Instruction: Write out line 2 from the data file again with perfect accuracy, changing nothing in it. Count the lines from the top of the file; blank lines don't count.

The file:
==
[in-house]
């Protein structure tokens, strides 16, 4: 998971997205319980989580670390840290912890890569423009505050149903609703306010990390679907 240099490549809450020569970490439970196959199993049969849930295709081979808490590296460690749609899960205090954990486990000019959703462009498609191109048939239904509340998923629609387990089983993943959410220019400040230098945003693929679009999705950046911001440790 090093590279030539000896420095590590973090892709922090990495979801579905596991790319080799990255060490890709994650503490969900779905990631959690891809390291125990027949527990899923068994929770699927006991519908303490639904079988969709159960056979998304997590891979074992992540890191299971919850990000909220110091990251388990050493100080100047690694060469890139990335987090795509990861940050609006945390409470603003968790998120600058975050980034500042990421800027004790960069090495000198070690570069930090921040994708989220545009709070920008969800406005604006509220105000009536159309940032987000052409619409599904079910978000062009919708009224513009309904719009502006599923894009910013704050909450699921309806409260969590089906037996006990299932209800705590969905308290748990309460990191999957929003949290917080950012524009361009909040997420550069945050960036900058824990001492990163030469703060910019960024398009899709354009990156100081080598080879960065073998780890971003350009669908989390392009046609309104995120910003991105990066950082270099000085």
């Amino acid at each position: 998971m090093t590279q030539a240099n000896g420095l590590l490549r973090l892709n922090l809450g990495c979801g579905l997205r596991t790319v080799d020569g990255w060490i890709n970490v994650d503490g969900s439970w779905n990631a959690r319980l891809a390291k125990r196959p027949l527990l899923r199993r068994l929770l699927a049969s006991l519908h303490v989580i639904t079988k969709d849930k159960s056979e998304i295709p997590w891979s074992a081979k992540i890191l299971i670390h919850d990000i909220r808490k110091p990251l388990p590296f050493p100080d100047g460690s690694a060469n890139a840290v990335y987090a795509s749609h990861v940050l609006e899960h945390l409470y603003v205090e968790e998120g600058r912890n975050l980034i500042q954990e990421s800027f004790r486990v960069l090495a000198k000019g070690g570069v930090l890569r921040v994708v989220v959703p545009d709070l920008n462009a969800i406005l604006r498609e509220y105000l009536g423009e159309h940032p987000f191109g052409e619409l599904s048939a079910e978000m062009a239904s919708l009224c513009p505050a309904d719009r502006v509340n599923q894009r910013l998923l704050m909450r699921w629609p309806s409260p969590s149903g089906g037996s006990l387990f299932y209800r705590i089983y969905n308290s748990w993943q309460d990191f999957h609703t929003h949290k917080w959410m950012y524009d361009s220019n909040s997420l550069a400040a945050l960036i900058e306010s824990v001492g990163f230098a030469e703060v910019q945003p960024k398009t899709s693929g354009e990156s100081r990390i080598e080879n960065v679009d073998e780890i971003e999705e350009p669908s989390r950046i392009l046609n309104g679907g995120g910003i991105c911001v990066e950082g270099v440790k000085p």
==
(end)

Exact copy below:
């Protein structure tokens, strides 16, 4: 998971997205319980989580670390840290912890890569423009505050149903609703306010990390679907 240099490549809450020569970490439970196959199993049969849930295709081979808490590296460690749609899960205090954990486990000019959703462009498609191109048939239904509340998923629609387990089983993943959410220019400040230098945003693929679009999705950046911001440790 090093590279030539000896420095590590973090892709922090990495979801579905596991790319080799990255060490890709994650503490969900779905990631959690891809390291125990027949527990899923068994929770699927006991519908303490639904079988969709159960056979998304997590891979074992992540890191299971919850990000909220110091990251388990050493100080100047690694060469890139990335987090795509990861940050609006945390409470603003968790998120600058975050980034500042990421800027004790960069090495000198070690570069930090921040994708989220545009709070920008969800406005604006509220105000009536159309940032987000052409619409599904079910978000062009919708009224513009309904719009502006599923894009910013704050909450699921309806409260969590089906037996006990299932209800705590969905308290748990309460990191999957929003949290917080950012524009361009909040997420550069945050960036900058824990001492990163030469703060910019960024398009899709354009990156100081080598080879960065073998780890971003350009669908989390392009046609309104995120910003991105990066950082270099000085």